Taking Liberties With… Matt Ford
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Position: Forward, Grand Rapids Griffins (AHL)
Hometown: West Hills
Last Amateur Team: University of Wisconsin (then WCHA)
Youth Teams: Marina Cities Sharks, West Valley Wolves, Shattuck-St. Mary’s (Minn.)
California Rubber: Can you tell us about your family’s deep history in hockey in California?
Matt Ford: My grandfather was one of the first presidents of Bay Harbor. My grandpa and dad played goalie, and my dad still does twice a week into his 60s. I grew up wanting to play goalie, and I did it in roller. I wouldn’t say I excelled. It was my opportunity to change gears.
CR: Do you ever get the urge now?
MF: As I get older, I don’t want to get hurt. In high school or college when we had free days, I might do it.
CR: What is your favorite hockey memory growing up?
MF: In my first year of Pee Wees, we (West Valley) won the Pacific District and went to the AA Nationals in Lakewood (in 1998). We made it to the national championship game against a team from New York and lost 2-1. Our team was pretty special. Last season, 17 years later to come back and play in California (with Bakersfield of the AHL) was just unbelievable to play in front of friends and family. My grandma, who was in her mid-90s, was able to come to a game. To have extended family at games in San Diego and Ontario and see me play at home in Bakersfield, it was pretty special even if they were cheering for the Kings’ or Ducks’ farm teams.
CR: What is your favorite memory since leaving California?
MF: Winning championships in my senior year of high school at Shattuck and my sophomore year at Wisconsin are. The unique bond both teams share stands out. I don’t know if it’s we won because we were so close or we were so close because we won. It’s pretty cool how guys have stayed close. We had our 10-year anniversary at Wisconsin for the 2006 team last summer. It was the first time all of us have been back together.
CR: Who have been the biggest influences on you on and off the ice?
MF: Definitely my mom (Kasey) being my biggest fan and supporting me. Growing up in California to get on the ice as much as I did it was a team effort from both of my parents. My dad (John) helped coach me. To this day, at 32 years old, I look to him when I have questions, whether it’s parenting in the middle of the night or about the hockey game. On the ice, the guys I played with at Wisconsin. I learned to play a two-way hockey game. Adam Burish was a really good leader for us. He showed a lot of us how to handle yourself, both with success and failures. The 2003 Shattuck team, playing with Sidney Crosby even though he was 15. I’ve had the opportunity to play with a lot of special hockey players, but the details in his game and his hockey IQ were at a different level even at that age. If you’ve heard the phrase ‘You can’t give a good hockey player a bad pass,’ he was the epitome of that. He could be skating full speed and catch a pass 10 feet behind him, 10 feet in front of him or 10 feet in the air.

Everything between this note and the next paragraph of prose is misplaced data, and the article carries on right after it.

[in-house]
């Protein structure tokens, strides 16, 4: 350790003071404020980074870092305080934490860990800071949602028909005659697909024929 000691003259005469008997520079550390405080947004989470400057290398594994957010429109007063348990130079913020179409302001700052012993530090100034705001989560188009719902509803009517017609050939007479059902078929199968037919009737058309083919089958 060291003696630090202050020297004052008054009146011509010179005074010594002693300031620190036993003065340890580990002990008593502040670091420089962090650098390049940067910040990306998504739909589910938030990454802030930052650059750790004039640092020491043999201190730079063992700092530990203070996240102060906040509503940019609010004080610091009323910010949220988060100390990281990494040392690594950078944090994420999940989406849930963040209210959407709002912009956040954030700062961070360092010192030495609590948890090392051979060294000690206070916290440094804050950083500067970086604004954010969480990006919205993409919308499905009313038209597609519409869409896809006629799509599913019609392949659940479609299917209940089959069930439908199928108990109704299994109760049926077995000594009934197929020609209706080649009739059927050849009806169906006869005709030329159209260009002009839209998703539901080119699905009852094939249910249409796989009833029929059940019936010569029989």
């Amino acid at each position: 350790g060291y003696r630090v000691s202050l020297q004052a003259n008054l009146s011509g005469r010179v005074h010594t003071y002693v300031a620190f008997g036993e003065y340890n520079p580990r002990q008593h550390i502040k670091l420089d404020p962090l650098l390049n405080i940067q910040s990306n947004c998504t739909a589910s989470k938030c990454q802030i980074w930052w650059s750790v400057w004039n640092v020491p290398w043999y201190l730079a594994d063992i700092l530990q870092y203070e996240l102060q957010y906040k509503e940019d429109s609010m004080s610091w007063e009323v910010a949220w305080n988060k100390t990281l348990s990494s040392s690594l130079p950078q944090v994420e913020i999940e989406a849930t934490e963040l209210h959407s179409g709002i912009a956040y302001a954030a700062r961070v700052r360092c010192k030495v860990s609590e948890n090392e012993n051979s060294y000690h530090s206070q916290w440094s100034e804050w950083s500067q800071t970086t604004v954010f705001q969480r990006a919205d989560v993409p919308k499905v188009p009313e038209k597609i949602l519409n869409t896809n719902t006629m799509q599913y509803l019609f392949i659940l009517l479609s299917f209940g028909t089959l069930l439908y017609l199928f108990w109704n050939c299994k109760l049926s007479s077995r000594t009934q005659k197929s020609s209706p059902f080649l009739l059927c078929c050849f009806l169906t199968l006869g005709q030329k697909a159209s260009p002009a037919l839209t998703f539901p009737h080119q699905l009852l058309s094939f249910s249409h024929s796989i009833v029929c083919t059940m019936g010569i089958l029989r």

CR: What advice would you give young hockey players?
MF: Just enjoy it, take it all in. Hockey has given me so many great things. I’ve gotten to travel around with my closest friends. I’ve supported my family. I owe so much to it. Growing up, my parents wanted me to play other sports, so I played lacrosse and Little League baseball. It’s important to play other sports. So many kids can get burned out doing hockey 24/7. In California, you have the opportunity to do so many other things.
CR: When you’re back in California, do you have a favorite meal or restaurant?
MF: Going to In-N-Out is at top of my list. The other place is a local Mexican restaurant near my parents’ house called El Pollo Amigo. That’s always a must-have when I come back home.
CR: Are there are any pieces of gear you’re particular about?
MF: For most guys, it’s skates and sticks. It’s weird – I’ve made very few changes to my sticks since I was 14, 15 years old. I was playing youth hockey in California when I started using the curve I do now. I don’t change shin pads or elbow pads. Most I’ve had my whole pro career. They’re new in that they’re being remade every year, but I’m sure our trainers would rather give me new stuff.
CR: What are essential items to take on a road trip?
MF: Getting into my 10th year of pro hockey, recovery is part of the game. I take recovery boots with me. It’s a compression machine that helps with circulation in my legs. I do whatever I can to give myself a step up in recovery. An iPad. We spend a lot of time on the road, so having Netflix, Hulu helps.
CR: Did you have a favorite player growing up?
MF: I always loved watching Adam Oates play – I was nothing like him – his vision the way he saw the game. It was pretty cool playing a game in Stockton last season and running into him. I was a little star struck. Any kids my age that played hockey in L.A. would also be a Luc Robitaille fan. He dropped the puck in Ontario and I was taking the faceoff as one of the captains. That was a pretty cool opportunity.
Photo/Mark Newman/Grand Rapids Griffins
— Compiled by Chris Bayee